Medical staff are exhausted and have no motivation to continue. “The salary no longer compensates. What we earn we spend on the round trip, ”complains Amal Nasif, a 35-year-old nurse. The average salary no longer lasts until the end of the month, even civil servants and the military have seen their economic capacity to survive diminished. Inflation and shortages, as well as the lack of solutions, have increased social discontent as well as the rejection of the political class.
The Lebanese political system has a distribution of seats and positions by religious and ethnic groups. At present, the model has collapsed. “The problem is this sectarian system that is not practical and does not help to solve problems,” says psychologist Hardan. Since the explosion in Beirut, it has taken 13 months to agree to the new prime minister, Nayib Mikati, precisely the richest man in Lebanon. He took office on September 10.
Education as a thermometer of the social crisis
Schools are another thermometer of the social crisis. The bankruptcy of the country is related to the large increase in school absenteeism. For Unicef, the problem is linked to the increase in child labor and early marriages. “Children with disabilities, girls and adolescents, refugees and the poorest are at greater risk of never learning again,” warns Yukie Mokuo, UNICEF representative in Lebanon.
Educational centers have electricity depending on whether they are public or private, and the neighborhood in which they are located. Hallak School, in a humble district, is a true reflection of the decline of the country. He does not have the resources to start the heating, so his students remain in their warm clothes in class. Teachers notice the physical exhaustion and hunger that schoolchildren bring in from home. “Before we did not distribute food, now we make sandwiches. It may be the only food they are going to eat that day, ”laments a teacher.
Amani, 14, is first class and wants to be a dentist. She’s sitting in the front row and chasing her teacher’s movements. In the afternoons, she helps her mother by sewing suits and mending clothes so that she and her six siblings can stay in school. “She is very talented and this year her mother told us that she could not pay her tuition and we decided not to charge her,” reveals Maha Badeg, the center’s coordinator.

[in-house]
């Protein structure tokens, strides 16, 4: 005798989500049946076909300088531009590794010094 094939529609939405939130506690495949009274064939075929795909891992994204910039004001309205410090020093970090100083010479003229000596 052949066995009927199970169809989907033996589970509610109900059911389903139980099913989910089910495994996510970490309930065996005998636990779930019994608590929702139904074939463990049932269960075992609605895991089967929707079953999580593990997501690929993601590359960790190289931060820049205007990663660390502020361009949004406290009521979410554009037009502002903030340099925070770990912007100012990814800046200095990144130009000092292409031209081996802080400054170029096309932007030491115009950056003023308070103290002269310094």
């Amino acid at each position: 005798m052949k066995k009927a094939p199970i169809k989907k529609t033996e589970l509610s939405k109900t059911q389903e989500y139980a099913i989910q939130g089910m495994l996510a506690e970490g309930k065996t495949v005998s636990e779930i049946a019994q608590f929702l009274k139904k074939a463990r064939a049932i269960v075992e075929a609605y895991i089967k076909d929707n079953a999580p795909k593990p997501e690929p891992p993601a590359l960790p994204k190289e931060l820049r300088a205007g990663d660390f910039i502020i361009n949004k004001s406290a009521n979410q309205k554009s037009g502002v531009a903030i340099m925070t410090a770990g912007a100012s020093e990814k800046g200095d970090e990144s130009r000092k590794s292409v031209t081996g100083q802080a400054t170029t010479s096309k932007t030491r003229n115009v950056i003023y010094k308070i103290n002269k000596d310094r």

Fatma Abdelrazag, Amani’s mother, prepares the tea while exposing all the obstacles that have been found in Lebanon for being Syrian. It took him a long time to get legal residency. Poverty hits the refugee population the most. The United Nations has some 865,000 Syrians in Lebanon, a figure that the Government raises to 1.5 million. Thousands of families are living in settlements or in the most humble neighborhoods. Among Syrians, the situation is dramatic: 90% barely survive, below the poverty line.
Abdelrazag has been in the country for 10 years and his children have been unable to go to school for three years. A 2021 United Nations assessment found that the Lebanese education system hosts 660,000 Syrian refugee children of school age, but 200,000 have never been to school, and almost 60% had not been in school in recent years. Children do not know what future awaits them in Lebanon. “What explanations will we give our sons and daughters?” Asks psychologist Hardan. “We are immersed in a struggle for survival,” she answers herself. “So we better not talk about the future.”
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George Holan is chief editor at Plainsmen Post and has articles published in many notable publications in the last decade.